We have previously raised concerns in the media about self-generated sexual imagery. In this article, we unpack the issue and bring you top tips on supporting children and young people by keeping control of images.

What is Self-Generated Child Sexual Abuse Material?

Self-generated child sexual abuse material (also referred to as self-generated sexually explicit material) can be understood as naked or semi-naked images or videos created by a child or young person depicting sexual activity. These may be shared consensually and forwarded on or obtained maliciously by offenders and uploaded to other sites.

What do we know?

  • Europol has warned that it is highly likely there will be a sharp increase in the amount of self-generated sexual images, which could lead to an increase in online exploitation within the next year (2021)
  • Referrals from the public and industry reached record highs during the peak months of the pandemic

  • Child Sexual Abuse Material (CSAM) has been detected at record levels during the COVID-19 pandemic within Europe. US authorities have warned of a 106% increase across the world

  • Offenders are likely to use existing images of children and young people to threaten children and young people into sharing more of their own abuse, by threatening to share the victim’s images with their social networks

What to do if you’re worried a child or young person has shared an image online

It’s helpful to understand what you can do if a child or young person in your care loses control of an image before it happens. You might want to talk to the children in your care about who they would talk to if they were worried about something online. You might hear ‘what goes online stays online’but this is not true and can remove all sense of hope from a child.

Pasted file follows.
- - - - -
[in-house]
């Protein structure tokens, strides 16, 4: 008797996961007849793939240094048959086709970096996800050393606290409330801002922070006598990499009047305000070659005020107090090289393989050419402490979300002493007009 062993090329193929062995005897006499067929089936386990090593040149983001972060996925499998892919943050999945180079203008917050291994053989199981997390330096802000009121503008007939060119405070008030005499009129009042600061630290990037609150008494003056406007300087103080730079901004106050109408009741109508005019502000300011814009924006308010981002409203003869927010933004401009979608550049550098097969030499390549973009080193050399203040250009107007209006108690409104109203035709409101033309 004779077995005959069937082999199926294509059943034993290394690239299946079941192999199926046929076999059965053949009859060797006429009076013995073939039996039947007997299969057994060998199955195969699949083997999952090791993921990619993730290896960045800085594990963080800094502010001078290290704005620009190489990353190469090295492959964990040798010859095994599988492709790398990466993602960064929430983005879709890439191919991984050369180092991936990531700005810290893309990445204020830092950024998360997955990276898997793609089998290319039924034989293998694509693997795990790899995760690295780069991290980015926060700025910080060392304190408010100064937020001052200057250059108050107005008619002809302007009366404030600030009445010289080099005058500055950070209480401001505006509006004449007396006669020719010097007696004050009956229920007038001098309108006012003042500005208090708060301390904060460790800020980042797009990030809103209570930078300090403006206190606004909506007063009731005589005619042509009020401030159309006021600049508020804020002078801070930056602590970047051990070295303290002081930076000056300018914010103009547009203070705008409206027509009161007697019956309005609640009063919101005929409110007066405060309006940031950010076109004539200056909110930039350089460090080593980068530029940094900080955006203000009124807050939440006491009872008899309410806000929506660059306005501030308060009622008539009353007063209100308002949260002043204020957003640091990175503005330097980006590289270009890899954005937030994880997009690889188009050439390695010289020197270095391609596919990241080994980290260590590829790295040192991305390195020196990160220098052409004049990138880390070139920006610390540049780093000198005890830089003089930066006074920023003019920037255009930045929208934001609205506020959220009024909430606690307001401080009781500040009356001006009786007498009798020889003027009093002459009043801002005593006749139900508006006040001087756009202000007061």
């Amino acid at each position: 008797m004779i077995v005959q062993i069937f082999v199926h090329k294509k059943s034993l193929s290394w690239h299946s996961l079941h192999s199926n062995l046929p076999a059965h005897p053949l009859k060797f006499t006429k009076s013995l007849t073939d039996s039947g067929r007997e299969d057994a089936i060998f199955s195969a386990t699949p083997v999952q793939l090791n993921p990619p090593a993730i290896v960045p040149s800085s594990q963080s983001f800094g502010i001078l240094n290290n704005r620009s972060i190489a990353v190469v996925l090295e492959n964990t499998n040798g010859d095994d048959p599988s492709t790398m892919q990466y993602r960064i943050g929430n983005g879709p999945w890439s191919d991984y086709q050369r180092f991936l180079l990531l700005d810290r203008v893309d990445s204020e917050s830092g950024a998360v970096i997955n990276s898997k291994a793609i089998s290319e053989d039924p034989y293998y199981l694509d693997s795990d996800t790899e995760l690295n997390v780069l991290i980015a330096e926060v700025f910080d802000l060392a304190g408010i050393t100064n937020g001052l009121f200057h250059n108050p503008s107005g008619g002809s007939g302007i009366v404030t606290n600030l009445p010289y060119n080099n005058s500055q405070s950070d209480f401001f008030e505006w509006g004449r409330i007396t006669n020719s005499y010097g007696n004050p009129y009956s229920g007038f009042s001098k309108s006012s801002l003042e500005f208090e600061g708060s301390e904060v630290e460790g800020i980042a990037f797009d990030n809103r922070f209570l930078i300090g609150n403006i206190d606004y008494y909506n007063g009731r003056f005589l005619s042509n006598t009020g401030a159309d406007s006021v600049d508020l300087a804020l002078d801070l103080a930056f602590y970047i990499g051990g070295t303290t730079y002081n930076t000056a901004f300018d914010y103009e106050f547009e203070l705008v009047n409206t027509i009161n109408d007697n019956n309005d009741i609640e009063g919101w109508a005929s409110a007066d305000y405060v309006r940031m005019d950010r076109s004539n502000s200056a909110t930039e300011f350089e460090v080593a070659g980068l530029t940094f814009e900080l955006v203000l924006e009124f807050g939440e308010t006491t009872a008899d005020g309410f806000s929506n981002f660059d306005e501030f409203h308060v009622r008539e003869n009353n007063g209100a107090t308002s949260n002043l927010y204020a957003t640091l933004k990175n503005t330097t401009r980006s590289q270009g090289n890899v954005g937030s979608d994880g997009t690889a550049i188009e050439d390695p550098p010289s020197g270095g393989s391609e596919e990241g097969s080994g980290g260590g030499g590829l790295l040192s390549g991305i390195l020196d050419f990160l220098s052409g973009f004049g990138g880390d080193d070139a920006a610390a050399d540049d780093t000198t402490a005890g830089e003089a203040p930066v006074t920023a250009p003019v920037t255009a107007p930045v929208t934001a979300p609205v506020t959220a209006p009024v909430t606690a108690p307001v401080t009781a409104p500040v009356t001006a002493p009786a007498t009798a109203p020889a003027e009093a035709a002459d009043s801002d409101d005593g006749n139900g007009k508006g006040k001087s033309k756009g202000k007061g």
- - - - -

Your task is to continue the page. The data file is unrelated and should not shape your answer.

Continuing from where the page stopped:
Practical Tips on Taking Back Control

Here are some practical steps you can use if a child tells you that they have lost control of an image:

  • Support the child in your care to understand what’s happened and thank them for telling you, explain that there are some steps you can take together to ask for the image to be removed

  • You should encourage the child to seek support from Childline who can explain the process – adults can speak to the NSPCC Adults Helpline for support

  • If possible, try to gather a list of where the image has appeared or who has received it

  • Adults can make an online report to CEOP (Child Exploitation and Online Protection Command), or contact their local police force for support if they have concerns a child is being groomed or sexually abused online

  • Adults can also report the URL of images for removal directly to the Internet Watch Foundation

  • Do not copy or send the image to anyone, even the police – the image will constitute an indecent image of a child and should not be shared or saved

  • Young people can upload their own image or URL to the Internet Watch Foundation’s Portal via their Childline account for removal

  • If you have concerns about the immediate safety of a child, you should call 999 (emergency number)

A URL is the web address for online content. This could be a video, image, post or a web page (like the one you’re reading this on!). There are different ways you can copy a URL to report it:

  • Click the URL at the top of a web browser window, select all of the text, right click and select ‘copy’
  • Right click an image and select “copy image address”
  • Click the three dots (…) on an Instagram post and select “Copy Link”

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For more information check out the ‘sexting’ section of your Safer Schools App.

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